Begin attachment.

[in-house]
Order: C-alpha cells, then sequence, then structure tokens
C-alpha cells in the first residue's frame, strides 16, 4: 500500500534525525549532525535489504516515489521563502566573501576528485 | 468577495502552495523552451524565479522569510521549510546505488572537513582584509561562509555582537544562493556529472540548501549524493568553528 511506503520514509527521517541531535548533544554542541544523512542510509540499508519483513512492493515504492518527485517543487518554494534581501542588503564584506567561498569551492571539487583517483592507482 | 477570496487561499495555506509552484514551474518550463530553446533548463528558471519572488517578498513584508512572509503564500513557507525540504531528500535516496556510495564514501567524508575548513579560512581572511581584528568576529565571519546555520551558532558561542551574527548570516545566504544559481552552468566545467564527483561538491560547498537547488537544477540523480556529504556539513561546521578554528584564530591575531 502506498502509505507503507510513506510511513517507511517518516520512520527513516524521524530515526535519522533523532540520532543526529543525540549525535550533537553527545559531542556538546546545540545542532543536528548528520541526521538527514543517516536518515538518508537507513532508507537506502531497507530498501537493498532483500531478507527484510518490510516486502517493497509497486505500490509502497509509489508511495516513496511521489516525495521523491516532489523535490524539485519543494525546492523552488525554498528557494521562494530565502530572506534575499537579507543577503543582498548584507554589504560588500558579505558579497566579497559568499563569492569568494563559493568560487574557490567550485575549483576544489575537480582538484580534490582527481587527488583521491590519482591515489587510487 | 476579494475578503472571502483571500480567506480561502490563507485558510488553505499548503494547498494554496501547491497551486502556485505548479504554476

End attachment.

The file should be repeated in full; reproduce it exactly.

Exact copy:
[in-house]
Order: C-alpha cells, then sequence, then structure tokens
C-alpha cells in the first residue's frame, strides 16, 4: 500500500534525525549532525535489504516515489521563502566573501576528485 | 468577495502552495523552451524565479522569510521549510546505488572537513582584509561562509555582537544562493556529472540548501549524493568553528 511506503520514509527521517541531535548533544554542541544523512542510509540499508519483513512492493515504492518527485517543487518554494534581501542588503564584506567561498569551492571539487583517483592507482 | 477570496487561499495555506509552484514551474518550463530553446533548463528558471519572488517578498513584508512572509503564500513557507525540504531528500535516496556510495564514501567524508575548513579560512581572511581584528568576529565571519546555520551558532558561542551574527548570516545566504544559481552552468566545467564527483561538491560547498537547488537544477540523480556529504556539513561546521578554528584564530591575531 502506498502509505507503507510513506510511513517507511517518516520512520527513516524521524530515526535519522533523532540520532543526529543525540549525535550533537553527545559531542556538546546545540545542532543536528548528520541526521538527514543517516536518515538518508537507513532508507537506502531497507530498501537493498532483500531478507527484510518490510516486502517493497509497486505500490509502497509509489508511495516513496511521489516525495521523491516532489523535490524539485519543494525546492523552488525554498528557494521562494530565502530572506534575499537579507543577503543582498548584507554589504560588500558579505558579497566579497559568499563569492569568494563559493568560487574557490567550485575549483576544489575537480582538484580534490582527481587527488583521491590519482591515489587510487 | 476579494475578503472571502483571500480567506480561502490563507485558510488553505499548503494547498494554496501547491497551486502556485505548479504554476